Dr Bindi Clements is Instructional Design and Efficacy Manager for Wall Street English, and is a regular speaker at the InnovateELT conference hosted and co-organised by Oxford TEFL. She has previously designed and managed a tutoring team for an online TEFL certification course, and has developed course materials and tutored online for over twenty years for the University of London External Programme. She is currently an online student herself, studying for a Masters in Online and Distance Learning with the Open University.
In this blog post she shares some of her secrets for successful online learning.
5 Tips for Successful Online Learning
With the huge range of professional development courses now offered either entirely online or as a blended programme (a mix of online and face-to-face), upgrading or refreshing your teaching skills has never seemed more accessible. But how much can you learn from taking a course online? As with any study programme, the effectiveness of an online course depends not only on the quality of the learning design, but also on choosing the right course for you and engaging effectively with the course. In this blog post I share five tips for getting the most of online learning that I’ve picked up both from my experience of being an online tutor, and from being an online student myself.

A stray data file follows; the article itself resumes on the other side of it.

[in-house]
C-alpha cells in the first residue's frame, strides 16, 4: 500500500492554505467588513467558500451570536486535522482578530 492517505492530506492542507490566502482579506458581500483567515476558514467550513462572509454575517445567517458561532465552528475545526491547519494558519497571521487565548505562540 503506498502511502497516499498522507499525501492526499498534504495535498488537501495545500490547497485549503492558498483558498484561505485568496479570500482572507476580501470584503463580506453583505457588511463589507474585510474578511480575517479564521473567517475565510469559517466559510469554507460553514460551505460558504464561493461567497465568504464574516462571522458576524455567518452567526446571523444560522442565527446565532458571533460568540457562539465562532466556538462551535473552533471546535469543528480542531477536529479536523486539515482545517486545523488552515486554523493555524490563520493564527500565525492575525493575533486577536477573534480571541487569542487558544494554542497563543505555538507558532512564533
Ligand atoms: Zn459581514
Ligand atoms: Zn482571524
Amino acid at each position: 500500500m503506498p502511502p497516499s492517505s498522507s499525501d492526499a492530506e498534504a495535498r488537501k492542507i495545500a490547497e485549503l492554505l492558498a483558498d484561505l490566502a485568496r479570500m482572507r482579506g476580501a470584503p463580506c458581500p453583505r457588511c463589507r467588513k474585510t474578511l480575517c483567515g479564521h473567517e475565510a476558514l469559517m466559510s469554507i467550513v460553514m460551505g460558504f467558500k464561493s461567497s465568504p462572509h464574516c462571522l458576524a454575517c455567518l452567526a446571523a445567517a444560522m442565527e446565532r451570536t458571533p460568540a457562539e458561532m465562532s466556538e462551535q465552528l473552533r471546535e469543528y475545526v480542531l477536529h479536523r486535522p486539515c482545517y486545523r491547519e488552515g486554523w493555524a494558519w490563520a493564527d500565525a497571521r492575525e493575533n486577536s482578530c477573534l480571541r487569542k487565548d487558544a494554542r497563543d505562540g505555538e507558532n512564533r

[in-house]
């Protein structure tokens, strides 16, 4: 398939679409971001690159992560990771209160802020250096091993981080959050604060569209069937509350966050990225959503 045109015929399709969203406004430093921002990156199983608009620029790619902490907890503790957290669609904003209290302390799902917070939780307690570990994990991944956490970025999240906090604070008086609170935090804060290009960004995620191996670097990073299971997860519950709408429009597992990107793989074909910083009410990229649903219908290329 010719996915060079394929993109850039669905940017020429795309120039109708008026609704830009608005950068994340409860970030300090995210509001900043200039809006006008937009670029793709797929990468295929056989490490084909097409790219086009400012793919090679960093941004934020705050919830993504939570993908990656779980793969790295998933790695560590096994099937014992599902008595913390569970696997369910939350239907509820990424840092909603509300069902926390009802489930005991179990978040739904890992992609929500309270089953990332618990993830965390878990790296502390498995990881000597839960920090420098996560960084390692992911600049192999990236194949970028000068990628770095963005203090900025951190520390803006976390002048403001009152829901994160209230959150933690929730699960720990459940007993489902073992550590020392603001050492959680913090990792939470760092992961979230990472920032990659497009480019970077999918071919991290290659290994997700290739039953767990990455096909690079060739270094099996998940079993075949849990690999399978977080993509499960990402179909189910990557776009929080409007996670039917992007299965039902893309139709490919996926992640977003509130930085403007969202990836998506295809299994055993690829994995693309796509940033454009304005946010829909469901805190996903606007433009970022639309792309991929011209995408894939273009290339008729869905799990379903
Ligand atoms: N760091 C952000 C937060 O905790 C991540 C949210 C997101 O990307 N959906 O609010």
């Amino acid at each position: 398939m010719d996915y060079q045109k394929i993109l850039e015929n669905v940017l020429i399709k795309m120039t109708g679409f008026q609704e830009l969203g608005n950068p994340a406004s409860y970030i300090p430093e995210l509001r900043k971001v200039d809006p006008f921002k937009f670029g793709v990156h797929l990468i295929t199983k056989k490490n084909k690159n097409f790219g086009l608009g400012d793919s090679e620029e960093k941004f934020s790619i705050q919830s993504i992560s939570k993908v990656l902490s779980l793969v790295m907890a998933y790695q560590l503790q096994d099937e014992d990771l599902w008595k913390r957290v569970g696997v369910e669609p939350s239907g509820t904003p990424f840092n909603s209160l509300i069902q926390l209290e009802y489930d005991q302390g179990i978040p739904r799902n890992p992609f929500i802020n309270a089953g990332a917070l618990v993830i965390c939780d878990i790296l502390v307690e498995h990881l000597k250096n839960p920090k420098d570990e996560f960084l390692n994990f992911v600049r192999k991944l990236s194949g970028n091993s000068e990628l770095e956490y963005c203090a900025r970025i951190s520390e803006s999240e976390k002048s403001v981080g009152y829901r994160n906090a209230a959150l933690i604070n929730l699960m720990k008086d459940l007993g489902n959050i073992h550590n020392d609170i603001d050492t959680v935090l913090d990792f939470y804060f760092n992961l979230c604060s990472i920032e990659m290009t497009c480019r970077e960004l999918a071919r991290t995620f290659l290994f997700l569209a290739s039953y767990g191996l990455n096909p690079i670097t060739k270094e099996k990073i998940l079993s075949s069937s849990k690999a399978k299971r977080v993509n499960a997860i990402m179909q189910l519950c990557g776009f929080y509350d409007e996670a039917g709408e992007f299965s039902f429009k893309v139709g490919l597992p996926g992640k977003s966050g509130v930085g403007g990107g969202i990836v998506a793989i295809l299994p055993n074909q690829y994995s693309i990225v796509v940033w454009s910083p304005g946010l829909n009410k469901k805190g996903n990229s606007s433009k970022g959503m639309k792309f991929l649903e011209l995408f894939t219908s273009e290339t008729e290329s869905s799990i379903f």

1. Set yourself a study timetable
We all know that there are loads of practical benefits to taking some (or even all) of a course online. The wide range of courses available means you can select a course which is a good fit for your needs, when you’re available to study. This flexibility means it’s often easier to study an online course alongside your job, so you can apply what you’re learning as you go (not always the case with an intensive face-to-face course). You’ll also be able to connect with experienced tutors and other teachers from all around the world while you’re studying.
However, this flexibility does mean that rather than being told when to turn up to class, you’re mostly going to need to set your own study timetable. One of the first things you’ll need to think about when you sign up for an online course is when you’re going to fit in studying around your other commitments. Find out before you start approximately how many hours per week you’ll need to spend studying, plan a realistic study schedule, and stick to it (although see below for more on this). If you’ll need to spend ten hours a week studying, then make sure you’re prepared to give up, for example, a couple of evenings a week, plus a good chunk of at least one day at the weekend.